Competition piston rings and what the OEMs taught us

Competition piston rings and what the OEMs taught us

By Sam Logan:   In our racing world we tend to think of ourselves as the elite corps. But in pistons and more particularly piston ring design, it is not our racing brains that are the driving force but those of the Original Equipment Manufacturers. It would be a glum glimpse of the US racing industry if nothing changed. But it has and nothing could be more illustrative of change than ring development. In fact, if we’re not careful our tow vehicles will operate with 1 x 1 x 2mm ring packs before our race cars. And it’s not just skinny rings that’s been pioneered by the OEMs, the enduring cast iron top and second rings have been replaced by stronger and lighter steel types. Furthermore, thermal face coatings are being applied to top rings by high-velocity oxygen-fueled spray guns at supersonic speed. The force of the collision causes the face coating to become embedded in the rings. What are they seeking? Well, with regard to the thermal face coating, they are pursuing bond-integrity. Second, they are also constantly looking for improvements in overall strength and toughness of the top ring. And third they seek to lower the ring’s coefficient of friction; that is the ratio between the force necessary to move one surface over another and the pressure between the two surfaces. The high-velocity oxygen-fuel technique that applies the thermal face coatings allows the OEMs to run high-tech rings in their latest turbo applications. These are subjected to countless detonation incidents. Tod Richards, a ring specialist at MAHLE, a racer and a race engine builder marveled, “The rings...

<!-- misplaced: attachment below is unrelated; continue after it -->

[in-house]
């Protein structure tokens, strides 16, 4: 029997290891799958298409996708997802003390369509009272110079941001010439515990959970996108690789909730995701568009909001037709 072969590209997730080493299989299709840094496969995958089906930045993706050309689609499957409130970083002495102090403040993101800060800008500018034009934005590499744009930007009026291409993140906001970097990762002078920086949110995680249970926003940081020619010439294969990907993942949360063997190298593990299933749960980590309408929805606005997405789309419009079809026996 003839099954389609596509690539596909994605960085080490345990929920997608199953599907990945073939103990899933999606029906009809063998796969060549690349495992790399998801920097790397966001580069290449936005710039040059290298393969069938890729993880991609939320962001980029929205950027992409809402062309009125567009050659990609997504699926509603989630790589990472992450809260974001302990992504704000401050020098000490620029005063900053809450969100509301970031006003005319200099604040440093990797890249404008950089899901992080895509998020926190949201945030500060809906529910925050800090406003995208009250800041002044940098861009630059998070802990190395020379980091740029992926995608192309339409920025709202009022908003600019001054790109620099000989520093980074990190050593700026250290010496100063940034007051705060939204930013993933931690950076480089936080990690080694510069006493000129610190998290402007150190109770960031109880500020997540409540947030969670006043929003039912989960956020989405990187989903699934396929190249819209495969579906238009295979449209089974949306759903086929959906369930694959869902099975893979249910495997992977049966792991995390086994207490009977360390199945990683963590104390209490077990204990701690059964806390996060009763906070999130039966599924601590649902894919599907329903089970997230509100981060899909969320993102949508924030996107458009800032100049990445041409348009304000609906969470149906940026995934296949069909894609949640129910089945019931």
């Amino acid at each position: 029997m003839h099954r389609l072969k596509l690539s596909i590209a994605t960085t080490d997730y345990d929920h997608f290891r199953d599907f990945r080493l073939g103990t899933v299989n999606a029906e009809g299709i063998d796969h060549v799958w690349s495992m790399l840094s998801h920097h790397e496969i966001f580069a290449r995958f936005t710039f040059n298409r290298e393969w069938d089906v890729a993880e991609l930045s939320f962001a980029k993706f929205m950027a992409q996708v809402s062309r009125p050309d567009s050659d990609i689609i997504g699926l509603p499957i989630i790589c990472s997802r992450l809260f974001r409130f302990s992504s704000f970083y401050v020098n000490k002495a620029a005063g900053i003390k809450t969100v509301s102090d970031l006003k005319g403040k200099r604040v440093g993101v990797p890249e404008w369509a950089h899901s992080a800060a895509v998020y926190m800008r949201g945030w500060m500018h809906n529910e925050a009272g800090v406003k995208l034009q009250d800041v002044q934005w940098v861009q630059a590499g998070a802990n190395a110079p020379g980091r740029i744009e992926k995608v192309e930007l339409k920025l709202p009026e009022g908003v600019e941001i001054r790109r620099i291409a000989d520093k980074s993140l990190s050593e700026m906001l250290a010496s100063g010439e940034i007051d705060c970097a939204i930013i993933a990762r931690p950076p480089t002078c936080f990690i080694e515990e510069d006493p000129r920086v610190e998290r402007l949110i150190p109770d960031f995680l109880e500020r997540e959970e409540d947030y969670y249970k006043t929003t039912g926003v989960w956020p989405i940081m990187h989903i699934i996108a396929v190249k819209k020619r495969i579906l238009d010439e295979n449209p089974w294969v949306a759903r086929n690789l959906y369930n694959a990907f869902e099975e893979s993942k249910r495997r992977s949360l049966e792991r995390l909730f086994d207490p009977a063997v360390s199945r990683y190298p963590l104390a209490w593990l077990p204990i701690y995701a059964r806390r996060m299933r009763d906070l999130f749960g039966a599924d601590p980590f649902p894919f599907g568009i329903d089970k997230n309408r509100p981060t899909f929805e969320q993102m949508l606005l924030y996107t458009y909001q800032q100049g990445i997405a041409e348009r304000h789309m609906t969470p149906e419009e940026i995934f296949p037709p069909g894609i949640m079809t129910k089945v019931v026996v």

Tough NMRA classes beg the question: What is a good clutch?

Tough NMRA classes beg the question: What is a good clutch?

By Fergus Ogilvy:   There are several schools of thought on the question of what constitutes a good clutch. But first there are two separate strands to this narrative that need to be addressed: street or track. It’s key to distinguish whether the car will be used mostly for high-performance street-travel or for track use and its purpose needs to be decided. In either case the clutch has to transmit the car’s horsepower and torque and a stock clutch assembly will flounder in thermal shock and abuse, even in a slightly modified car.   Let’s focus our attention for a moment on selecting a good clutch for a high-performance street car that visits the drag strip occasionally. In this pursuit, the first consideration is usually vehicle weight. Accurate information about the vehicle’s poundage not only guides to the proper selection of an adequate clutch but also has relevance in the selection of the most effective flywheel. Another necessary statistic is the amount of power being transmitted through the clutch. And third, let’s not overlook the gearing. Lastly, pay attention to the size and type of tire conveying the rotational energy to the road or track.   Flywheels and a simple gearing formula Lighter flywheels provoke engine speeds to accelerate and decelerate quicker while the opposite is true of heavier flywheels. Heavier street cars usually benefit from a heavier flywheel, which maintains its advantageous momentum—it inhibits engine speeds from descending too quickly. However, shedding 10 to 15lbs of mass from the rotating assembly of a properly geared vehicle has a pronounced effect on its responses. Hence, lightweight, high-revving race cars...